Assad's foes need safe haven in Syria: Kodmani
PARIS (Reuters) - Opponents of President Bashar al-Assad need a foreign-protected safe haven in Syria if they are to form a credible transitional authority, a Syrian opposition figure said on Friday.
Basma Kodmani, who quit the Syrian National Council (SNC) this week saying it was out of touch with forces on the ground, said such a body should include the SNC, the Free Syria Army and representatives of all Syria's religious and ethnic groups.
"Such a provisional government needs to be based inside Syria in the liberated areas," she told Reuters in an interview.
"That requires a safe area where it can be based. For the moment the dangers are too high for such a government to operate from inside Syria," Kodmani said, adding that with foreign protection, the authority could be set up within three months.
Western powers are reluctant, however, to supply weapons to Syrian rebels or to send warplanes to protect safe havens without a U.N. Security Council mandate, which cannot be obtained because China and Russia oppose any intervention.
Kodmani, who had headed the Istanbul-based SNC's foreign affairs bureau, was speaking as French Foreign Minister Laurent Fabius laid out French plans to channel aid to rebel-held areas in northern and southern Syria.
Kodmani blamed lack of Western support for the problems besetting the fractured SNC. "The council was victim of an international response that was simply not there."
She contrasted the West's response to the Syria crisis with its action on Libya last year, when a transitional council swiftly gained world recognition and NATO enforced a no-fly zone with a U.N. mandate and bombed Muammar Gaddafi's forces.
A U.N. Security Council meeting on Thursday on aid for Syria highlighted the group's paralysis in the 17-month conflict, although Britain, France and Turkey said military action to secure civilian safe zones was still an option.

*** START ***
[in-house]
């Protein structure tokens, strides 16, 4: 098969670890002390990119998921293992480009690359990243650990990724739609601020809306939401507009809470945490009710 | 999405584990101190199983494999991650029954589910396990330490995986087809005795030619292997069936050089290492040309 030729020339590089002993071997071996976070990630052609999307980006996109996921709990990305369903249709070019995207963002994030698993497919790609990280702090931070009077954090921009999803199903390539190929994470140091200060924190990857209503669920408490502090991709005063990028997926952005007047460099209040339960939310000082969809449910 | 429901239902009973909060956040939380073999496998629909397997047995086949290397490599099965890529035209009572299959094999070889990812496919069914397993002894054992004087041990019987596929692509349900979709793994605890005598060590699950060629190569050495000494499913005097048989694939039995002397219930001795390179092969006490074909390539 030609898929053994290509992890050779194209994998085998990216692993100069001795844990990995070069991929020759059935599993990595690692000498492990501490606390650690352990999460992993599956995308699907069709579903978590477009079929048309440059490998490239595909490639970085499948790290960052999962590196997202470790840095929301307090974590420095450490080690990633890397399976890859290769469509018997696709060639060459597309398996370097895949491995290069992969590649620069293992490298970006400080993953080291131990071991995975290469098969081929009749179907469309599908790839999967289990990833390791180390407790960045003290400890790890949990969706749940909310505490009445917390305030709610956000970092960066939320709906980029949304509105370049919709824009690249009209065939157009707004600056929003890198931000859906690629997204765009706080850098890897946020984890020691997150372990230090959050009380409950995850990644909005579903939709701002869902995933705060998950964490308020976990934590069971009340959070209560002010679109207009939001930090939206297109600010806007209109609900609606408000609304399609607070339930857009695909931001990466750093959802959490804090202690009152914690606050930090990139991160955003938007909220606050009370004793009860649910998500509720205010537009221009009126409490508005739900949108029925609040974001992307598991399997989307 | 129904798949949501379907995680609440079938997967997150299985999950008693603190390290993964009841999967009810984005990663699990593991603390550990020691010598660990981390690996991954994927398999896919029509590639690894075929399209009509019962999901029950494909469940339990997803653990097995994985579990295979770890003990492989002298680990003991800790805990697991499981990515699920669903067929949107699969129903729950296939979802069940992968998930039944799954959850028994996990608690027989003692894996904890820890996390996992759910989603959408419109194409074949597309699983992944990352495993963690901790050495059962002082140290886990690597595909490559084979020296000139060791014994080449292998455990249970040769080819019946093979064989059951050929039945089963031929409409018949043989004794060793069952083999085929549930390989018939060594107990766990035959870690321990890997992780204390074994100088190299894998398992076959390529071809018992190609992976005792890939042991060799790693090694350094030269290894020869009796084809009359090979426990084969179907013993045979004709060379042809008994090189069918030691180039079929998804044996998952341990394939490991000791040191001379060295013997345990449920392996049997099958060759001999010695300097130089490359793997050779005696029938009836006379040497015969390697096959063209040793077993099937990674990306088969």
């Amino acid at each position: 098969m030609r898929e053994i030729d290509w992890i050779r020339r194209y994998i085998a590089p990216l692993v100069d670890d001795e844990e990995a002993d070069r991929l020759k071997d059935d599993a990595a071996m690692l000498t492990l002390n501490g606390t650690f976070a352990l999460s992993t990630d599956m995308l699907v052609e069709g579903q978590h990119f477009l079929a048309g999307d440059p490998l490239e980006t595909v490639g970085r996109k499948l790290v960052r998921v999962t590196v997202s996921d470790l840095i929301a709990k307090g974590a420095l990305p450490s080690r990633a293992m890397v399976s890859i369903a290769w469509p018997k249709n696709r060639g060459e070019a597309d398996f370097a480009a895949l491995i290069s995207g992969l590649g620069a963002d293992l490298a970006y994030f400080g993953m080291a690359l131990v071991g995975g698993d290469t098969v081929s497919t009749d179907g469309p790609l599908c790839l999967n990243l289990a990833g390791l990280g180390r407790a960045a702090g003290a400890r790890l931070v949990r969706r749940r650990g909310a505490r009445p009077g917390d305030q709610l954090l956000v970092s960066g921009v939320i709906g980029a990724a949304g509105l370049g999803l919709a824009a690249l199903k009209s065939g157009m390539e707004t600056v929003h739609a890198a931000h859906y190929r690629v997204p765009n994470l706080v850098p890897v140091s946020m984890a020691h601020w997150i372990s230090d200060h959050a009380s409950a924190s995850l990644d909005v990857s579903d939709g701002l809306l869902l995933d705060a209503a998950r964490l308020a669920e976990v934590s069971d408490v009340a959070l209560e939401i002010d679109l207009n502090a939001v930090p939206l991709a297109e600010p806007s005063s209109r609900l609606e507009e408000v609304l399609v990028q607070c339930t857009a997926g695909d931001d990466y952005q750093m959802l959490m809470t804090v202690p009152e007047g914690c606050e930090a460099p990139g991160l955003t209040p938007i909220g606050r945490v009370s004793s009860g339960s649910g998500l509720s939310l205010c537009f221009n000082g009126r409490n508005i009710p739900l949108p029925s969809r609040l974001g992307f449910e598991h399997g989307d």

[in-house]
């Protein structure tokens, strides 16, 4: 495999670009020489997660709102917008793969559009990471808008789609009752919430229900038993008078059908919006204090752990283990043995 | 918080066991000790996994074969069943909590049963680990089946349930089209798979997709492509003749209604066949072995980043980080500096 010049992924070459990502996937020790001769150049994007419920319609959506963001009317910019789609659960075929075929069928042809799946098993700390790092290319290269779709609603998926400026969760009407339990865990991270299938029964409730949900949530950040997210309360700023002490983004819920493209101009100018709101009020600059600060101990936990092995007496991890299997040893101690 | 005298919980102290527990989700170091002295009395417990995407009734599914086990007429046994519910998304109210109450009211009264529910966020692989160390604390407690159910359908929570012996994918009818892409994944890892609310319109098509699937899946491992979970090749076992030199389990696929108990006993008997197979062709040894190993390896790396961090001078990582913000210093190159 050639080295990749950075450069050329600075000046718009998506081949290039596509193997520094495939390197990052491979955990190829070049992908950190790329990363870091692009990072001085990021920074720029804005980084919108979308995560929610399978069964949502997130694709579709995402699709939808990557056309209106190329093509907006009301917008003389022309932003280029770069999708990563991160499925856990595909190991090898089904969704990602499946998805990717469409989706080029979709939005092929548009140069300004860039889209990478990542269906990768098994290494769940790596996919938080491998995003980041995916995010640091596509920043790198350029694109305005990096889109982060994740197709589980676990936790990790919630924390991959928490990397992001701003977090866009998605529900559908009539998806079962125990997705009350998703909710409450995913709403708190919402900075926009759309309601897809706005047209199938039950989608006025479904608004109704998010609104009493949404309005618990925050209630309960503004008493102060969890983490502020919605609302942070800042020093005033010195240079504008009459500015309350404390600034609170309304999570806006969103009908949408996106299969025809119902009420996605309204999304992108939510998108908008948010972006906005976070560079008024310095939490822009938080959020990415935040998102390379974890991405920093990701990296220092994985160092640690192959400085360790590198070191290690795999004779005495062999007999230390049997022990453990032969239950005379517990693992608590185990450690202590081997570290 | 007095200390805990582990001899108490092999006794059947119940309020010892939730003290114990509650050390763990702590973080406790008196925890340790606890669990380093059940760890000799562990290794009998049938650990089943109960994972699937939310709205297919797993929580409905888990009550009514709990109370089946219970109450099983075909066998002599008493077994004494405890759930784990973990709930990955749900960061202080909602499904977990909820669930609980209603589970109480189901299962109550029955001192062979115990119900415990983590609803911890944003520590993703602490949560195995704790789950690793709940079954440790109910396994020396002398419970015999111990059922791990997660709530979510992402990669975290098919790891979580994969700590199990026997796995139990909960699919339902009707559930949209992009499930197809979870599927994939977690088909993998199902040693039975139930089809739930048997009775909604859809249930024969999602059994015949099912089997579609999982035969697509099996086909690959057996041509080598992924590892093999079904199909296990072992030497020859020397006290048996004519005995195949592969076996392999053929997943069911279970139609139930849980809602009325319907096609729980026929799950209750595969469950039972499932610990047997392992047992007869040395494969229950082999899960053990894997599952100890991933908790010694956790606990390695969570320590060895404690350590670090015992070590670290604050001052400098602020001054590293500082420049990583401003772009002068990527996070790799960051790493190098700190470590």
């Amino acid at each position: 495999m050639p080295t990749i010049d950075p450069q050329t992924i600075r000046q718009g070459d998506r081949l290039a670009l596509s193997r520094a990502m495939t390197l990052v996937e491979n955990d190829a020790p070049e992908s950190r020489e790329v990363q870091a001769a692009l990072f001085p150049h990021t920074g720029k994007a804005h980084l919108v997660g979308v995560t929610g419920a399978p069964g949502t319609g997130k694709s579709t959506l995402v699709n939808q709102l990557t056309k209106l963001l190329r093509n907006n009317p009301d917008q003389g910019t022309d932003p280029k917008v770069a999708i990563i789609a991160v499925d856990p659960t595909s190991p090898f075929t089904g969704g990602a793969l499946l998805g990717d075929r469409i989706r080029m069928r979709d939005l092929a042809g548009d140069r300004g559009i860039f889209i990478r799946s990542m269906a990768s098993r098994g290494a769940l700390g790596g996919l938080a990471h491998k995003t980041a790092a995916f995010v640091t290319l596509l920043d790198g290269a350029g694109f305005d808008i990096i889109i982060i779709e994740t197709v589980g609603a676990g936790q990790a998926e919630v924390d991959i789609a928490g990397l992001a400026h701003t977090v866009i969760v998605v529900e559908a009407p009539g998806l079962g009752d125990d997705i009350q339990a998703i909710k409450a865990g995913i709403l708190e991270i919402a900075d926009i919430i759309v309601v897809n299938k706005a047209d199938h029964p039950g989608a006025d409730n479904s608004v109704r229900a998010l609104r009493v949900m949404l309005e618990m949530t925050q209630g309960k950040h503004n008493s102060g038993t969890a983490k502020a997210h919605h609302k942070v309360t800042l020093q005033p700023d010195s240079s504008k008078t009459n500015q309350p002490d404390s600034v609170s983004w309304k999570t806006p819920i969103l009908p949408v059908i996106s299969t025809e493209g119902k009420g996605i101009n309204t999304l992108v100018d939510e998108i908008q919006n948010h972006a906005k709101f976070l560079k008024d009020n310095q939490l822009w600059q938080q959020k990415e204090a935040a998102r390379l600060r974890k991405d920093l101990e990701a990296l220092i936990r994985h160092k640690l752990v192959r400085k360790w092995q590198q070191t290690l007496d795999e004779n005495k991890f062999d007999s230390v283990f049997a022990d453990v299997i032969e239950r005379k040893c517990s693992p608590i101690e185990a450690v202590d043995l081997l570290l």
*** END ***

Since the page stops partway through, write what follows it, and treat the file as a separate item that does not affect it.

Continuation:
Kodmani, a Paris-based academic, said protecting such zones was vital to show regions that have suffered huge loss of life and made gains against Assad's army that the West supports them.
"The protection of these areas is now a compelling responsibility for the international community, whether (they are) protected directly by a no-fly zone, or the Free Syrian Army is provided with the means to ensure the regime cannot fly over these cities and bomb them with total impunity," she said.
An opposition body based in Syria could liaise better with smaller groups scattered over the country, making it more effective and legitimate than the SNC, she argued.
Kodmani said it was too early to say who should head a new authority, but that it should include Christians, Alawites and government ministers and heads of state institutions who had not been involved in Assad's crackdown on the opposition.
"The process of identifying who these people are is the most important task at this stage," she said. "There's no time to waste, this has to be done now and quickly."
(Editing by Alistair Lyon)